In Angola, a narrow coastal plain rises rapidly to a broad plateau lying above 1000 m altitude. The two regions (plain and plateau) have distinct temperature regimes, but are equally blessed with fine eclipse skies in June. During winter there is little flow from the Atlantic over the Angolan plateau and skies are clear with little or no precipitation. While climatological statistics are sparse due to the decades-long civil war, measurements from satellite suggest that the best skies along the eclipse track are to be expected on the plateau. The mean cloudiness in this region is less than 10% and occasionally below 5% (Figure 11).
The only station record of sunshine close to the eclipse path comes from Huambo, just outside totality on the western side of the plateau. The nine hours of sunshine there (79% of the total possible) is not especially noteworthy in comparison with other sites in Zambia and Zimbabwe (Table 17), but other indicators, particularly the satellite measurements of cloudiness, show that interior Angola is a fine location from a meteorological point of view. Zambian sites close to the Angolan border (especially Mongu) have recorded as much as 9.9 hours of sunshine per day (~90% of the maximum possible) and so it would seem reasonable that central Angolan sites may exceed 10 hours of daily sunshine, likely in the area near Andulo.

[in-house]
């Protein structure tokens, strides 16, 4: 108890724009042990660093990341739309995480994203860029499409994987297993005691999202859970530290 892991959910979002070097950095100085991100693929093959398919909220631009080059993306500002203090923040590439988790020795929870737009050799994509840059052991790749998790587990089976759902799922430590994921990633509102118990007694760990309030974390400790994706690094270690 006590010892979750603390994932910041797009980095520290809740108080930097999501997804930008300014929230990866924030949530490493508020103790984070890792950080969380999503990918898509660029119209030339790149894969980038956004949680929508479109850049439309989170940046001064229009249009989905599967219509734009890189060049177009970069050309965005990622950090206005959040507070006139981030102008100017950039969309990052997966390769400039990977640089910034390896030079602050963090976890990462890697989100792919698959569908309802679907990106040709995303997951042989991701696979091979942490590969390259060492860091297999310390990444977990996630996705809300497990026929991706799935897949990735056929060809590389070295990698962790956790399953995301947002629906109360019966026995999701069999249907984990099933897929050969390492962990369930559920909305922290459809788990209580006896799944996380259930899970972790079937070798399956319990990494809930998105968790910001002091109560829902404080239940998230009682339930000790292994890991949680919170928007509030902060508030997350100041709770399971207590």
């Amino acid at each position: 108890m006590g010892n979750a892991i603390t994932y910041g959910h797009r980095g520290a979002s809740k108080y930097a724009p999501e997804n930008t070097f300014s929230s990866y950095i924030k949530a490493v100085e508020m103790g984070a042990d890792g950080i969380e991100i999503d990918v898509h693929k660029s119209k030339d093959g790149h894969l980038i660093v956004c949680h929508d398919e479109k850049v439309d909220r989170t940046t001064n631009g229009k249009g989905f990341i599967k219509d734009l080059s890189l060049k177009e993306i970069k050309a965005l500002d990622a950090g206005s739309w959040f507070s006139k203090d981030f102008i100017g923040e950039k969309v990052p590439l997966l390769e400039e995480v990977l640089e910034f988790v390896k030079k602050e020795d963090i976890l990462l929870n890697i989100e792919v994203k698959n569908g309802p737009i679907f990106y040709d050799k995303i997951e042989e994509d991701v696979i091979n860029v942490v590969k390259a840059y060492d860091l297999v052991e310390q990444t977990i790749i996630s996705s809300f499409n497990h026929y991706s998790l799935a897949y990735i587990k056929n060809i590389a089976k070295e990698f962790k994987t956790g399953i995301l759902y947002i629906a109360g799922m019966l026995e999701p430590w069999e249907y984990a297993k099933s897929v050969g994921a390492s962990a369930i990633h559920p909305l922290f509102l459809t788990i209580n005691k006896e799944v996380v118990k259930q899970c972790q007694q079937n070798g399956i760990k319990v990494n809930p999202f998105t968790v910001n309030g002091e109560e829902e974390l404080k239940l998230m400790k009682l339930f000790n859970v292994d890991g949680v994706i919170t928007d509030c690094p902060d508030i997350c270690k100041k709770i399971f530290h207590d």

Satellite images for June and early July of 1998 show only an occasional patch of fog or low cloud drifting onto the coastal lowlands from the Benguela Current (Figure 13). The same images showed virtually no cloud over the interior during a 35-day period. However, an orbital study of biomass burning (Figure 12) shows that the track through Angola passes through a region with a large number of seasonal fires. A smoky haze is likely to hang over the region, possibly making the outer parts of the corona more difficult to see and photograph.
Much of this is academic, as the ongoing Angolan civil war makes travel into the interior hazardous, in spite of a UN-brokered cease fire.
Adapted from NASA TP 1999-209484 "Total Solar Eclipse of 2001 June 21". Permission is freely granted to reproduce this information and data when accompanied by an acknowledgment of the source:
"From Total Solar Eclipse of 2001 June 21 by Fred Espenak and Jay Anderson, NASA"
WebMaster: Fred Espenak
Planetary Systems Branch - Code 693
NASA/Goddard Space Flight Center, Greenbelt, Maryland 20771 USA